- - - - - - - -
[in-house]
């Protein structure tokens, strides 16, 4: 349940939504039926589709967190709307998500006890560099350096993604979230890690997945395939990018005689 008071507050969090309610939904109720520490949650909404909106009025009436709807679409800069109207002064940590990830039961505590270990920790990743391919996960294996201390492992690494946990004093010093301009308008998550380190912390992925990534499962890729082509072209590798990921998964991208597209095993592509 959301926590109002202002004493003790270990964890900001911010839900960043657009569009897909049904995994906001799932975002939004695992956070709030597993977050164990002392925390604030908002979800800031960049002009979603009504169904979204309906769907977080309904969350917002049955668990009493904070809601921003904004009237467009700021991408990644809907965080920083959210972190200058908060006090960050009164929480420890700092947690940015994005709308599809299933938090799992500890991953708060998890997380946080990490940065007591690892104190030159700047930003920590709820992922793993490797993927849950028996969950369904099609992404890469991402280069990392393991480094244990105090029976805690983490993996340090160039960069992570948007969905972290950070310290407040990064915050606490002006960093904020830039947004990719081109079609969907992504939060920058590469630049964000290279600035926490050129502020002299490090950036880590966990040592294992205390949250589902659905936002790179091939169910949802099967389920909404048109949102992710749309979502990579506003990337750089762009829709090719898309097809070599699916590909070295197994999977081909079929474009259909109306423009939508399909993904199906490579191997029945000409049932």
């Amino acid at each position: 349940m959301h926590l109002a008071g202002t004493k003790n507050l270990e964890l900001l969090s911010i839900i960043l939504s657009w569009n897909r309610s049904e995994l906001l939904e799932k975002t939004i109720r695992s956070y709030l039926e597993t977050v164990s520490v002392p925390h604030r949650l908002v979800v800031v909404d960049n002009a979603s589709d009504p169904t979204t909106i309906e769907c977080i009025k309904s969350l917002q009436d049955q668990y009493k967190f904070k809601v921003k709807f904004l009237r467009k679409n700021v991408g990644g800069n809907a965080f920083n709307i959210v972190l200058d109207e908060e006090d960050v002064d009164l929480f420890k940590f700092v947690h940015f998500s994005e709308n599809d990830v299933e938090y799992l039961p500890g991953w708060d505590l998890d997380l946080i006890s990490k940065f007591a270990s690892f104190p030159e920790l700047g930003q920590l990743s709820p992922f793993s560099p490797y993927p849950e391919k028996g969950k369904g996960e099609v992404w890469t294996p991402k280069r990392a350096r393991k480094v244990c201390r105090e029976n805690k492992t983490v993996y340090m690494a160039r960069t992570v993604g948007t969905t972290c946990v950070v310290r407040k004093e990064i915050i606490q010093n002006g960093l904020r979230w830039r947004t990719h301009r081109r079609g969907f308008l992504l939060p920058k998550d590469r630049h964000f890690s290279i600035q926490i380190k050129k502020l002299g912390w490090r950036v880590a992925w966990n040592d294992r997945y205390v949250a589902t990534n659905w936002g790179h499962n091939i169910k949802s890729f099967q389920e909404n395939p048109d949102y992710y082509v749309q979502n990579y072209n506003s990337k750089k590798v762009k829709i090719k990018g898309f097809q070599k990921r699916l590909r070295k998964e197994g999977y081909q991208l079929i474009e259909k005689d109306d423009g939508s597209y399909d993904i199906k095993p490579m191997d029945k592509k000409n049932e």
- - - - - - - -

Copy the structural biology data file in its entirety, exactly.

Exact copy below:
[in-house]
């Protein structure tokens, strides 16, 4: 349940939504039926589709967190709307998500006890560099350096993604979230890690997945395939990018005689 008071507050969090309610939904109720520490949650909404909106009025009436709807679409800069109207002064940590990830039961505590270990920790990743391919996960294996201390492992690494946990004093010093301009308008998550380190912390992925990534499962890729082509072209590798990921998964991208597209095993592509 959301926590109002202002004493003790270990964890900001911010839900960043657009569009897909049904995994906001799932975002939004695992956070709030597993977050164990002392925390604030908002979800800031960049002009979603009504169904979204309906769907977080309904969350917002049955668990009493904070809601921003904004009237467009700021991408990644809907965080920083959210972190200058908060006090960050009164929480420890700092947690940015994005709308599809299933938090799992500890991953708060998890997380946080990490940065007591690892104190030159700047930003920590709820992922793993490797993927849950028996969950369904099609992404890469991402280069990392393991480094244990105090029976805690983490993996340090160039960069992570948007969905972290950070310290407040990064915050606490002006960093904020830039947004990719081109079609969907992504939060920058590469630049964000290279600035926490050129502020002299490090950036880590966990040592294992205390949250589902659905936002790179091939169910949802099967389920909404048109949102992710749309979502990579506003990337750089762009829709090719898309097809070599699916590909070295197994999977081909079929474009259909109306423009939508399909993904199906490579191997029945000409049932």
């Amino acid at each position: 349940m959301h926590l109002a008071g202002t004493k003790n507050l270990e964890l900001l969090s911010i839900i960043l939504s657009w569009n897909r309610s049904e995994l906001l939904e799932k975002t939004i109720r695992s956070y709030l039926e597993t977050v164990s520490v002392p925390h604030r949650l908002v979800v800031v909404d960049n002009a979603s589709d009504p169904t979204t909106i309906e769907c977080i009025k309904s969350l917002q009436d049955q668990y009493k967190f904070k809601v921003k709807f904004l009237r467009k679409n700021v991408g990644g800069n809907a965080f920083n709307i959210v972190l200058d109207e908060e006090d960050v002064d009164l929480f420890k940590f700092v947690h940015f998500s994005e709308n599809d990830v299933e938090y799992l039961p500890g991953w708060d505590l998890d997380l946080i006890s990490k940065f007591a270990s690892f104190p030159e920790l700047g930003q920590l990743s709820p992922f793993s560099p490797y993927p849950e391919k028996g969950k369904g996960e099609v992404w890469t294996p991402k280069r990392a350096r393991k480094v244990c201390r105090e029976n805690k492992t983490v993996y340090m690494a160039r960069t992570v993604g948007t969905t972290c946990v950070v310290r407040k004093e990064i915050i606490q010093n002006g960093l904020r979230w830039r947004t990719h301009r081109r079609g969907f308008l992504l939060p920058k998550d590469r630049h964000f890690s290279i600035q926490i380190k050129k502020l002299g912390w490090r950036v880590a992925w966990n040592d294992r997945y205390v949250a589902t990534n659905w936002g790179h499962n091939i169910k949802s890729f099967q389920e909404n395939p048109d949102y992710y082509v749309q979502n990579y072209n506003s990337k750089k590798v762009k829709i090719k990018g898309f097809q070599k990921r699916l590909r070295k998964e197994g999977y081909q991208l079929i474009e259909k005689d109306d423009g939508s597209y399909d993904i199906k095993p490579m191997d029945k592509k000409n049932e």